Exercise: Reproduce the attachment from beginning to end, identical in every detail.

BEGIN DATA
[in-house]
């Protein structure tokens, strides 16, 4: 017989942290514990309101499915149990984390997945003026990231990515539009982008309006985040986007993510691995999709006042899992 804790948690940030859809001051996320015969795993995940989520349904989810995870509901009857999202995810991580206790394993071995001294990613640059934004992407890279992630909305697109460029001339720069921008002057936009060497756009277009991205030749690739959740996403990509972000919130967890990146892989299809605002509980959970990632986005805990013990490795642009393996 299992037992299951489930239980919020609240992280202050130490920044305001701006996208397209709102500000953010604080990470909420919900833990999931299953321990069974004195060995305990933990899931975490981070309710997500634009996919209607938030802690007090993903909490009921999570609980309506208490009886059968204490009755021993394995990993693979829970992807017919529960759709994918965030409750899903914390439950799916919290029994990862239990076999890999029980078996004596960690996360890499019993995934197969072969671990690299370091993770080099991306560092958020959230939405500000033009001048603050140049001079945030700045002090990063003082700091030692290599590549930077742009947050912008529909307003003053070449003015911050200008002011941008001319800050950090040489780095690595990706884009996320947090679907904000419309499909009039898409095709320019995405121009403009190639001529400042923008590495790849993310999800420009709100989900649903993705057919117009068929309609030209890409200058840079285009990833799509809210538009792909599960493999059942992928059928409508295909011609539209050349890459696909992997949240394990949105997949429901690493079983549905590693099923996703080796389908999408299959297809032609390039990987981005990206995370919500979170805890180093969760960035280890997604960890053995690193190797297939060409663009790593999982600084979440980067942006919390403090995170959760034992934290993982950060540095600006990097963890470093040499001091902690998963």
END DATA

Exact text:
[in-house]
């Protein structure tokens, strides 16, 4: 017989942290514990309101499915149990984390997945003026990231990515539009982008309006985040986007993510691995999709006042899992 804790948690940030859809001051996320015969795993995940989520349904989810995870509901009857999202995810991580206790394993071995001294990613640059934004992407890279992630909305697109460029001339720069921008002057936009060497756009277009991205030749690739959740996403990509972000919130967890990146892989299809605002509980959970990632986005805990013990490795642009393996 299992037992299951489930239980919020609240992280202050130490920044305001701006996208397209709102500000953010604080990470909420919900833990999931299953321990069974004195060995305990933990899931975490981070309710997500634009996919209607938030802690007090993903909490009921999570609980309506208490009886059968204490009755021993394995990993693979829970992807017919529960759709994918965030409750899903914390439950799916919290029994990862239990076999890999029980078996004596960690996360890499019993995934197969072969671990690299370091993770080099991306560092958020959230939405500000033009001048603050140049001079945030700045002090990063003082700091030692290599590549930077742009947050912008529909307003003053070449003015911050200008002011941008001319800050950090040489780095690595990706884009996320947090679907904000419309499909009039898409095709320019995405121009403009190639001529400042923008590495790849993310999800420009709100989900649903993705057919117009068929309609030209890409200058840079285009990833799509809210538009792909599960493999059942992928059928409508295909011609539209050349890459696909992997949240394990949105997949429901690493079983549905590693099923996703080796389908999408299959297809032609390039990987981005990206995370919500979170805890180093969760960035280890997604960890053995690193190797297939060409663009790593999982600084979440980067942006919390403090995170959760034992934290993982950060540095600006990097963890470093040499001091902690998963």